Lawmakers in Zimbabwe have made a controversial call for families not to embrace birth control measures but to have at least eight children because a bigger population will encourage economic growth and investment.
This motion by the lawmakers follows insinuations that Zimbabwe’s small population of just 14 million is the reason it can’t attract foreign investment.
Mike Musaka, a Senator from the ruling party who proposed the motion, says foreign investors are only likely to open factories in nations with a lot of people.
The Senators called for the Zimbabwe government to promote large families and get NGOs that have been pushing for birth control to instead ‘promote family growth.
The lawmakers said it was worrying and suggested that people should have a minimum of eight children and be supported by Government to sustain their families. Already, many Zimbabweans on social media don’t agree with the call.
For a country with such deplorable standards of living, Zimbabweans have oftentimes been accused of being weak citizens who desert their own country to encumber other people’s countries.
Meanwhile, emergency services in Zimbabwe’s public hospitals are grinding to a halt as nurses and doctors are on strike in an indefinite protest over pay and conditions. The nurses’ main demand is that the government honours its commitment to pay out their 2016 bonuses.
Many nurses have reportedly stayed away from the main hospitals in Harare and nearby Chitungwiza. Zimbabwe’s medical professionals are said to be some of the worst paid in the region and their salaries are often paid late.
According to statistics, levels of poverty in Zimbabwe have persisted over the last decade, with about 63 percent of Zimbabwe households deemed poor and 16 percent categorized as extremely poor.
The country’s data reveals that incidences of poverty in Zimbabwe are multifaceted and occur in various dimensions, including income levels, health, education and employment.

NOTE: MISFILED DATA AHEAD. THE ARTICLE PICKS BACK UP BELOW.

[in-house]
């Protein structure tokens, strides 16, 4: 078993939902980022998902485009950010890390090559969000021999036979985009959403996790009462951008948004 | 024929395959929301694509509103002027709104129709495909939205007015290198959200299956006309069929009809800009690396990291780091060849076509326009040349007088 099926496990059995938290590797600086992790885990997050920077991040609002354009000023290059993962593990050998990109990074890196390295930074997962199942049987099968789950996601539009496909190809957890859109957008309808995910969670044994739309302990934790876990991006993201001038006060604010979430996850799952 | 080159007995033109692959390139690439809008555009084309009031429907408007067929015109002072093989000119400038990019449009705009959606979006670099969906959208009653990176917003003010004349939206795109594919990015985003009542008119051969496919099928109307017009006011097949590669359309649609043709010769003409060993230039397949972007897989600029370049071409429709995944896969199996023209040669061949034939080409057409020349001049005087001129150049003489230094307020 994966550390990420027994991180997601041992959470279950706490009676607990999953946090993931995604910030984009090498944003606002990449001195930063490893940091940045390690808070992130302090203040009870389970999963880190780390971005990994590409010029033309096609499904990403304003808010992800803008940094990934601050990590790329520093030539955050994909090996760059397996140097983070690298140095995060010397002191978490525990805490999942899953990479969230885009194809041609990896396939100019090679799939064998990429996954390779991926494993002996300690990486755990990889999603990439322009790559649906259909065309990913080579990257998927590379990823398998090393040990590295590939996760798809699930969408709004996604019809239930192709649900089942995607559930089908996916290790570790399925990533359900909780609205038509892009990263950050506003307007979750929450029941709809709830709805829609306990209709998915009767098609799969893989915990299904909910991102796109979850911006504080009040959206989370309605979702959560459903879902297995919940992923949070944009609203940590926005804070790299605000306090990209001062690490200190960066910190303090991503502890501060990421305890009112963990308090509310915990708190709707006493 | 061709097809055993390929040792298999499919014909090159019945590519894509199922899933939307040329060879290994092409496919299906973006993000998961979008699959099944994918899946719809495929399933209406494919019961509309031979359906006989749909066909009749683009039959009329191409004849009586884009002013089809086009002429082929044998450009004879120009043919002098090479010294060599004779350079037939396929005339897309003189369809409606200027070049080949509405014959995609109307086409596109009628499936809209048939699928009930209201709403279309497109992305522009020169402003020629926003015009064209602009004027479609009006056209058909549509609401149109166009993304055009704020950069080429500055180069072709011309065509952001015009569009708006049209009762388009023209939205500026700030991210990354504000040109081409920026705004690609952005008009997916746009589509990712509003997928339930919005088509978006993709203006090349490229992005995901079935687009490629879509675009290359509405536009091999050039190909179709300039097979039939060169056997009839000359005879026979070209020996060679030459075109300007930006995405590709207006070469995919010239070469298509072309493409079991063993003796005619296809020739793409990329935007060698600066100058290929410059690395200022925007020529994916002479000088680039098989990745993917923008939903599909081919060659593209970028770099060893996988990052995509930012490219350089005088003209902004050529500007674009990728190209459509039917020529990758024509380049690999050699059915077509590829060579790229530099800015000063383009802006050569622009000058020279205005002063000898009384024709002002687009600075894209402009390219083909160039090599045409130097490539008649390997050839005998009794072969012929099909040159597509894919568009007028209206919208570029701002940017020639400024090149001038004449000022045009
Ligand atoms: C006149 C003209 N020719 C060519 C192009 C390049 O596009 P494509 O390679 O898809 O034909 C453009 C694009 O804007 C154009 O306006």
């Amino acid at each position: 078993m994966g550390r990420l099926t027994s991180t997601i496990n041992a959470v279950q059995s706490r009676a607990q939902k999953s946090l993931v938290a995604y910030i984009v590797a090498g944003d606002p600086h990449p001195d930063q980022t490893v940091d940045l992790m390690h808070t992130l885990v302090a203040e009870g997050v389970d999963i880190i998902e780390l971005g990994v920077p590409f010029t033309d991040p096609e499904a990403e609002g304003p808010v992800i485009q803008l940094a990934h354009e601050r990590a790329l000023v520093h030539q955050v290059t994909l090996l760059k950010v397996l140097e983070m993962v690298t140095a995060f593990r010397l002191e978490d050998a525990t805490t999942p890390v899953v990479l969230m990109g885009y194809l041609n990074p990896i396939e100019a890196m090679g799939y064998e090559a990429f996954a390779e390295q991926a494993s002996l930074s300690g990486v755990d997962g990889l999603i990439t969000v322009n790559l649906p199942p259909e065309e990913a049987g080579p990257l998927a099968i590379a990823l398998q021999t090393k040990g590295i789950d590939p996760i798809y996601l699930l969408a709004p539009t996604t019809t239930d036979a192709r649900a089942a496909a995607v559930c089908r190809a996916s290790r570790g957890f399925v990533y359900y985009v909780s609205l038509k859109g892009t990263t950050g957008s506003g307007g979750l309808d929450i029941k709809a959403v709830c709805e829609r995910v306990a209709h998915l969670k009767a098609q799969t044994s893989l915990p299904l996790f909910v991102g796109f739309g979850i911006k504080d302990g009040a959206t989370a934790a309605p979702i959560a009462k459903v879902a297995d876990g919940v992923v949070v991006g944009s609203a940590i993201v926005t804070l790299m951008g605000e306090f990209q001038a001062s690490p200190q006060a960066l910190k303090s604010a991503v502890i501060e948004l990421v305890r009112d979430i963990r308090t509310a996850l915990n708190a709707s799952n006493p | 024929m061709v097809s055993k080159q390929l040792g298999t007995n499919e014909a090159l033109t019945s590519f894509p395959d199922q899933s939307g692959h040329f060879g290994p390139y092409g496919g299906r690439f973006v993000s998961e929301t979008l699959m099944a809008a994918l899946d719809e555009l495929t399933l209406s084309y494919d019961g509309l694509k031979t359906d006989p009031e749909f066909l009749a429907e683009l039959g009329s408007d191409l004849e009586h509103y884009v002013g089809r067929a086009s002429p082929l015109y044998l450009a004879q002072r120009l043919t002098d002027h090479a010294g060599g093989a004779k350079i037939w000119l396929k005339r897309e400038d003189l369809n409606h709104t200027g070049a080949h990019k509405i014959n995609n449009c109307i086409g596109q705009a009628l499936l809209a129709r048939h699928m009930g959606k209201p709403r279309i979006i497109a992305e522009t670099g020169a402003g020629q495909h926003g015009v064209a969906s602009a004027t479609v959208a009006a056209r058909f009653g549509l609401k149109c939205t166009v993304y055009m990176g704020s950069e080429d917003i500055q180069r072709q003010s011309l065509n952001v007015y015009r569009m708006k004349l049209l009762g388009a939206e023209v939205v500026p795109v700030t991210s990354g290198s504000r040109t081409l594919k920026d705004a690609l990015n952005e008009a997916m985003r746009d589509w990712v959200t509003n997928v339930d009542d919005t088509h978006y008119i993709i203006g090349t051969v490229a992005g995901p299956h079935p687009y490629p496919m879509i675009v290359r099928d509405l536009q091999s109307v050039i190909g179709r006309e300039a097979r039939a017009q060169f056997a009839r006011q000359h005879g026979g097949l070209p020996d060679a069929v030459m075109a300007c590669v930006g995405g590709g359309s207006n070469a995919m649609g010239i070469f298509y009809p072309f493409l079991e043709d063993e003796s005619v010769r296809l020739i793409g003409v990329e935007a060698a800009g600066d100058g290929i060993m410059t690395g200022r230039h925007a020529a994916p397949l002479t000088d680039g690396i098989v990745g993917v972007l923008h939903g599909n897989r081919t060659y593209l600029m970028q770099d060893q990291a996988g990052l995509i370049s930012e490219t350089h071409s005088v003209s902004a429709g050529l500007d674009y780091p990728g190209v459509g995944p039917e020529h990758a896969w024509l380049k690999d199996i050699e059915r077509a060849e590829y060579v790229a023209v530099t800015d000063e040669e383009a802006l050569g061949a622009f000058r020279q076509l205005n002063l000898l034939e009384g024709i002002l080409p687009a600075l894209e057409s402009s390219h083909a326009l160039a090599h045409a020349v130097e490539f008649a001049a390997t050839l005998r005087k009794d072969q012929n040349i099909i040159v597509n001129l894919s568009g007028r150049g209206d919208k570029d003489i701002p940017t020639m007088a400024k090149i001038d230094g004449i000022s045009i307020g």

Gold, platinum, chrome and diamonds account for most Zimbabwean exports despite all its problems. Once a prosperous city, Harare retains a veneer of modernity, although basic services deteriorate.
On the other hand, Zimbabweans also await the fate of their government’s surrogate money called bond notes, which since December circulate alongside the U.S. dollar in $2 and now $5 denominations. The Zimbabwean dollar — destroyed by hyperinflation — was abandoned in 2008, but not before the central bank printed a Z$50 trillion note!
Adopting the U.S. dollar as its unofficial currency brought stability but created new problems. Unable to issue U.S. dollars and running a trade deficit, Zimbabwe ran out of money. The cash squeeze is what prompted the authorities to issue the bond notes, which they say are backed by a loan from a bank in Cairo.
Zimbabweans distrust the bond notes and they already trade at a 15% discount. Except for a red bond note banner at the top the surrogate notes are identical to the discredited Zimbabwe dollar.
Lenders like the International Monetary Fund and World Bank say they can’t provide loans to Zimbabwe until outstanding arrears are cleared and a clear market-based reform plan is put in place.